Markowitz giving one of the many proclamations he has delivered during his tenure. (Photo by Reclaimed Home, Flickr Creative Commons License)

Markowitz’s astute grasp and mastery of the art of public relations and promotion worked for him and his agenda.

Since the 1990s, Markowitz has organized two major summer concert series in north and south Brooklyn, drawing concertgoers from across the city. He has two drivers and travels all corners of Brooklyn seven days a week, from the early morning to late night. He has unending energy, and can be counted on to show up at constituent family reunions, bar and bat mitzvahs, restaurant openings, block parties, church events, parades and senior citizen centers. His office churns out proclamations to just about any group or individual. At one point in 2004, Markowitz had a nine-person communications office and a separate events department.

“Marty is a showman, a promoter, and the borough president’s job was perfect for him to engineer economic development,” says White. “Marty pushed events and public relations. That was his priority.”

The Candidates for 2013

The borough president’s office, with its potential for high visibility, is an ideal placeholder and branding station for politicians with greater political or career ambition.

New York State Sen. Eric L. Adams, the clear front-runner in this year’s borough president’s race, explicitly told his supporters last September that he has aspirations of becoming Mayor of New York City one day. A 52-year-old Brooklyn native with a law enforcement background, Adams retired in 2006 as an NYPD captain, and ran for statewide office.  He is an outspoken Democrat who launched the not-so-effective Stop the Sag public relations campaign, urging men and boys to end the fashion trend, and lift up their trousers.

In May, Adams was named as one of seven elected officials taped as part of a federal corruption investigation. The senator has not been charged with a crime and denies any wrongdoing.

Also running is long-shot candidate John Gangemi, of Bensonhurst. The-74 year-old Brooklyn attorney was a city councilman during the administration of Mayor John Lindsay in 1971.

Challenges Ahead for the Next Boro President

The challenges ahead are many. The next borough president will have to contend with an affordable housing crisis spurred by increased housing costs in the borough,and a lack of low- and moderate-income housing. Also, several Brooklyn hospitals, which many in the black and Latino communities depend on for services and employment, are in deep financial trouble and on the brink of shutting down, including Interfaith Medical Center, Long Island College Hospital, SUNY Downstate Brooklyn and Brookdale Medical Center.

A protest poster near Barclays displayed around the time the arena opened in September 2012. (Photo by The Eyes of New York, Flickr Creative Commons License)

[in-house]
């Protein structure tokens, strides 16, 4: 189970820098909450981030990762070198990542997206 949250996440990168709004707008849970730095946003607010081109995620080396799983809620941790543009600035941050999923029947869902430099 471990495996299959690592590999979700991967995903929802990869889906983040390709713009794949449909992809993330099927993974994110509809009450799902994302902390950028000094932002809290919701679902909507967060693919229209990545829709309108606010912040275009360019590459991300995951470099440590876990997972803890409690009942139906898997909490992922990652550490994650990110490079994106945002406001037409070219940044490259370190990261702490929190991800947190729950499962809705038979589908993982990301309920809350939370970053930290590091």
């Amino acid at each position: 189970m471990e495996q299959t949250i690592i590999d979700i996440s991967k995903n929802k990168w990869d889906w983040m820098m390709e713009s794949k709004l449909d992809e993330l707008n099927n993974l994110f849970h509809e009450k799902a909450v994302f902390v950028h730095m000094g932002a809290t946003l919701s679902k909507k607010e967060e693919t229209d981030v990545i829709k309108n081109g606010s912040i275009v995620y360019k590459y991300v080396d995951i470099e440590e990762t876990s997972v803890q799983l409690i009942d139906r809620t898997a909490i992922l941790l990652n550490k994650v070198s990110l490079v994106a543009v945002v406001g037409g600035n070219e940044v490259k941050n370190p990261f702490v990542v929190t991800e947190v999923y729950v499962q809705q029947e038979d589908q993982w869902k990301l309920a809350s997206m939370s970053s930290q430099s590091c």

A protest poster near Barclays displayed around the time the arena opened in September 2012. (Photo by The Eyes of New York, Flickr Creative Commons License)

“I would like to see a basic human rights agenda from the next borough president,”says Lumumba Bandele, a native of Bedford-Stuyvesant, and an adjunct lecturer at CUNY’s Lehman College. “More attention to issues around educational, healthcare, employment and housing opportunity.”

David McGruder, an attorney and Bedford-Stuyvesant homeowner, identifies infrastructure as a main issue.  His family of five relies on their car for transportation, and since moving to the borough in 2005 the cost of maintaining their vehicle has increased because of damaged roadways that are ignored and unfixed.

“I am part of a tax base that pays a lot of taxes, but the roads and quality-of-life do not reflect that. Where does all these high taxes go?” says McGruder. “To advocate for an arena and not fix the roads is immature [public policy].”

“The next borough president will have to contend with the social effects of economic development,” says Martine Guerrier, a longtime Brooklyn resident and former Assembly candidate for Fort Greene/Clinton Hill.

Guerrier points to the borough’s dated and problematic public transportation system, which has not kept up with growth. “For communities like Canarsie, Bedford-Stuyvesant and Brownsville there is a system of buses that the MTA can tinker with at will,” says Guerrier. “That hinders community movement. That type of challenge is huge.”

“A lot of Brooklyn communities had projects happen to them,” says Guerrier. “The borough president has limited power, but part of the job is pushing for what we need in the borough.”

Sharon Toomer is publisher of BlackandBrownNews.com (BBN) and the publication’s “BBN Brooklyn Town Crier” service. In 2004, for four months, she was communications director for Borough President Marty Markowitz.

This article was written as part of the Covering NYC: Political Reporting Fellowship of the Center for Community and Ethnic Media and funded by a grant from the Charles H. Revson Foundation. 

Power Lost, a Brief History

Prior to 1989, New York City’s eight-member Board of Estimate was the ruling authority for the entire city. The mayor, the City Council president (now the speaker), the comptroller, and all five borough presidents had a seat, with voting rights, on the Board. These eight individuals controlled New York City by approving budgets, awarding city contracts and pushing through land use projects.

 That was the city’s system of governance since 1898, and it happened to be an imbalanced system, prone to corruption.

 In 1986, the U.S. Supreme Court found that the unassailable Board of Estimate violated the 14th Amendment’s “one man, one vote” protection clause. Consequently, the city was ordered to change its governing structure.

The court ruling happened during Mayor Koch, whose own administration was vexed by scandal and corruption.  In one 1986 corruption case, Queens Borough President Donald Manes – one of eight Board of Estimate members – committed suicide while under investigation for bribery.

Finally, in 1989, the city changed its charter, effectively stripping the borough presidents of their power.  Gone too, for good, was the weight of the eight-member Board of Estimate.

Sharon Toomer 

One Comment

  1. normanoder says:

    Here’s another piece on the agenda for next BP, including equity, transparency, and community board reform:

    http://www.bkbureau.org/2013/04/09/for-next-brooklyn-borough-president-whats-the-agenda/